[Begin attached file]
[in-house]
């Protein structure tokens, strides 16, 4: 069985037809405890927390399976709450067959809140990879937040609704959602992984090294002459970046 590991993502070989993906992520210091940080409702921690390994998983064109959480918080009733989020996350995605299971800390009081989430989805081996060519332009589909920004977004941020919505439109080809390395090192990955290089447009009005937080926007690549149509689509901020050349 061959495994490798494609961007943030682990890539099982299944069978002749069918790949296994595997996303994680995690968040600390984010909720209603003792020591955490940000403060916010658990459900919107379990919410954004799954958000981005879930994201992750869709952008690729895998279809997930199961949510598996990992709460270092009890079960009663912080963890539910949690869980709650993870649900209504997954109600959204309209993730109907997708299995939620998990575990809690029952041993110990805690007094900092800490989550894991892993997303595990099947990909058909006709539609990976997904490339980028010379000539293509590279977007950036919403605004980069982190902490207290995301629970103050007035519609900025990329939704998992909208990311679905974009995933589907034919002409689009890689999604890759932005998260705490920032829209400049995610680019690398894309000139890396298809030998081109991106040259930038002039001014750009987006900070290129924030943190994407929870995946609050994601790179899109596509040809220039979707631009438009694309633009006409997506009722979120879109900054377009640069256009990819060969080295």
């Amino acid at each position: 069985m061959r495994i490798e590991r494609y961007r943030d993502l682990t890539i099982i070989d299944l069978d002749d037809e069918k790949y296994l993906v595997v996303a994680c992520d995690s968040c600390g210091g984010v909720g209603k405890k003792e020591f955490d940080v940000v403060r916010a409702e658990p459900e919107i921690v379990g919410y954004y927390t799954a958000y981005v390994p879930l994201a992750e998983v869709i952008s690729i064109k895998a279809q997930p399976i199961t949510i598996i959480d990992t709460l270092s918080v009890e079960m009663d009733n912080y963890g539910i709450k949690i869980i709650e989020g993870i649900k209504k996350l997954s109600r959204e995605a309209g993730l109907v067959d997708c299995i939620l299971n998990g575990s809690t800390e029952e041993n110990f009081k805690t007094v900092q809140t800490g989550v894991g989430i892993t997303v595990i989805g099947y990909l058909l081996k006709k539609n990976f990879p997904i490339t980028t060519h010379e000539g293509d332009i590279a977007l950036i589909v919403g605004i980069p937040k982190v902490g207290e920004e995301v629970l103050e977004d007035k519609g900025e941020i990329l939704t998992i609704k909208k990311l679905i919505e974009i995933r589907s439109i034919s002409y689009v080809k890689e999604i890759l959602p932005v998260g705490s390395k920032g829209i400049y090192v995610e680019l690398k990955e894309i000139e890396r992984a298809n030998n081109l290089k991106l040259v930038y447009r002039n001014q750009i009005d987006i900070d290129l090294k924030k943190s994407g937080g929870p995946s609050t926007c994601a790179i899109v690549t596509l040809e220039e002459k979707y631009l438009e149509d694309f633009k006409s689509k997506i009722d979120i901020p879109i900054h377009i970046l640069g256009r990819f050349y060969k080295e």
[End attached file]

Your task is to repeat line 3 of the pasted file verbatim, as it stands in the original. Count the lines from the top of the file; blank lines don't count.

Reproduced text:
């Amino acid at each position: 069985m061959r495994i490798e590991r494609y961007r943030d993502l682990t890539i099982i070989d299944l069978d002749d037809e069918k790949y296994l993906v595997v996303a994680c992520d995690s968040c600390g210091g984010v909720g209603k405890k003792e020591f955490d940080v940000v403060r916010a409702e658990p459900e919107i921690v379990g919410y954004y927390t799954a958000y981005v390994p879930l994201a992750e998983v869709i952008s690729i064109k895998a279809q997930p399976i199961t949510i598996i959480d990992t709460l270092s918080v009890e079960m009663d009733n912080y963890g539910i709450k949690i869980i709650e989020g993870i649900k209504k996350l997954s109600r959204e995605a309209g993730l109907v067959d997708c299995i939620l299971n998990g575990s809690t800390e029952e041993n110990f009081k805690t007094v900092q809140t800490g989550v894991g989430i892993t997303v595990i989805g099947y990909l058909l081996k006709k539609n990976f990879p997904i490339t980028t060519h010379e000539g293509d332009i590279a977007l950036i589909v919403g605004i980069p937040k982190v902490g207290e920004e995301v629970l103050e977004d007035k519609g900025e941020i990329l939704t998992i609704k909208k990311l679905i919505e974009i995933r589907s439109i034919s002409y689009v080809k890689e999604i890759l959602p932005v998260g705490s390395k920032g829209i400049y090192v995610e680019l690398k990955e894309i000139e890396r992984a298809n030998n081109l290089k991106l040259v930038y447009r002039n001014q750009i009005d987006i900070d290129l090294k924030k943190s994407g937080g929870p995946s609050t926007c994601a790179i899109v690549t596509l040809e220039e002459k979707y631009l438009e149509d694309f633009k006409s689509k997506i009722d979120i901020p879109i900054h377009i970046l640069g256009r990819f050349y060969k080295e």